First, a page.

Lanno Takes Stand In His Kidnapping Trial – Defendant Tells Jury Antidepressants May Be To Blame For Actions July 13 — (The Syracuse Post-Standard)

To view original article click here

The Syracuse Post-Standard (NY)

June 30, 2005

Author: Sapna Kollali Staff writer

Patrick Lanno told a Madison County jury Wednesday that he could not remember much of an evening last summer during which he allegedly kidnapped and threatened his wife, and he believes antidepressant medication he was taking could be at fault.

Lanno, 46, was arrested July 13 in Canastota after his wife, Michele Lanno, called 911 from a McDonald’s restaurant. The two had been driving together for several hours, when Michele Lanno convinced her husband to let her drive them back to Syracuse and then ran for help, she said Tuesday.

He has been on trial since Tuesday, facing charges of felony kidnapping, grand larceny and two counts of criminal contempt.

Lanno said he picked up his wife around 5:30 p.m. and the two of them got gas.

“I don’t remember much after I got gas,” he said. “She told me I struck her, that I pulled her hair, that I made these threats to her. I remember telling her I didn’t have a gun.”

Lanno said his wife told him while they were at the Canastota McDonald’s that she suggested going back to St. Joseph’s Hospital Health Center, where he had been diagnosed several weeks earlier with “deep depression” and received a prescription for Zoloft.

“I didn’t want to go back,” he said. “I believed they were the ones that screwed me up.”

Lanno testified that he had not been himself since he began taking Zoloft. Earlier Wednesday, Lanno’s mother and ex-wife also testified that Lanno had been acting strange.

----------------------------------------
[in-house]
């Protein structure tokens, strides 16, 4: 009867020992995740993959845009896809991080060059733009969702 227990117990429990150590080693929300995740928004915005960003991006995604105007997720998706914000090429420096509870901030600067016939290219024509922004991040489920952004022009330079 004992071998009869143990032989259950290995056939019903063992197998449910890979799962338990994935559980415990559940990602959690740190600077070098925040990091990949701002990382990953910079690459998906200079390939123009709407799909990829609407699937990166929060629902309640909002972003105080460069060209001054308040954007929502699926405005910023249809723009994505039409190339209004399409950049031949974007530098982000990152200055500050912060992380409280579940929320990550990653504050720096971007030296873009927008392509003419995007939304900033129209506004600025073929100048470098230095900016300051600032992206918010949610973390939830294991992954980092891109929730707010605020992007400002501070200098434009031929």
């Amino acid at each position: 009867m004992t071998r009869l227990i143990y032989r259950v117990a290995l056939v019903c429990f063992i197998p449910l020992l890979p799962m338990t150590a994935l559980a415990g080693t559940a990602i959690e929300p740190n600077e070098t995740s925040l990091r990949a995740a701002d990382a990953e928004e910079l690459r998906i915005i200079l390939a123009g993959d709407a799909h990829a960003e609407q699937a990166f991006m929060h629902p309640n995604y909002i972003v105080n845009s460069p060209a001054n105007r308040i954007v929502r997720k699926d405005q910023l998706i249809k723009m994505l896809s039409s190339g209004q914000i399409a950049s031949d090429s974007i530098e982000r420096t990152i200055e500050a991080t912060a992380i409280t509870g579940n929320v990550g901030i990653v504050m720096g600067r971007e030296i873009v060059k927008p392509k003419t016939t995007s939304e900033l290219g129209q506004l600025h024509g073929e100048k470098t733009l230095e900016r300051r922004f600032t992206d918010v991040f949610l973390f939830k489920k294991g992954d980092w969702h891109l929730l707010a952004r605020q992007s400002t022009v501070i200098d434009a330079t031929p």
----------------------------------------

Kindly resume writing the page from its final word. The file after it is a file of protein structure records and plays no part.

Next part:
A few days after Lanno’s July 13 arrest, he was sent to Central New York Psychiatric Center for an evaluation with psychiatrist Jean Liu. Liu testified Wednesday that she diagnosed Lanno with bipolar disorder type 1, a condition that causes a person to experience manic and depressive states simultaneously.

“You’re still depressed but you’re irritable, agitated, you have energy but you don’t know how to deal with it,” she said. During manic phases, she said, behavior “is totally uncharacteristic of what that person would normally do.”

During cross-examination, Patrick Lanno admitted that he has a history of lying to his wife, particularly about his health and medical conditions. He said he had lied to Michele Lanno about having and receiving treatment for cancer when neither were true.

Testimony continues at 9:30 a.m. today before Judge Dennis McDermott, who expects the jury to begin deliberations today.

Record Number: 0506300267
Copyright, 2005, The Herald Company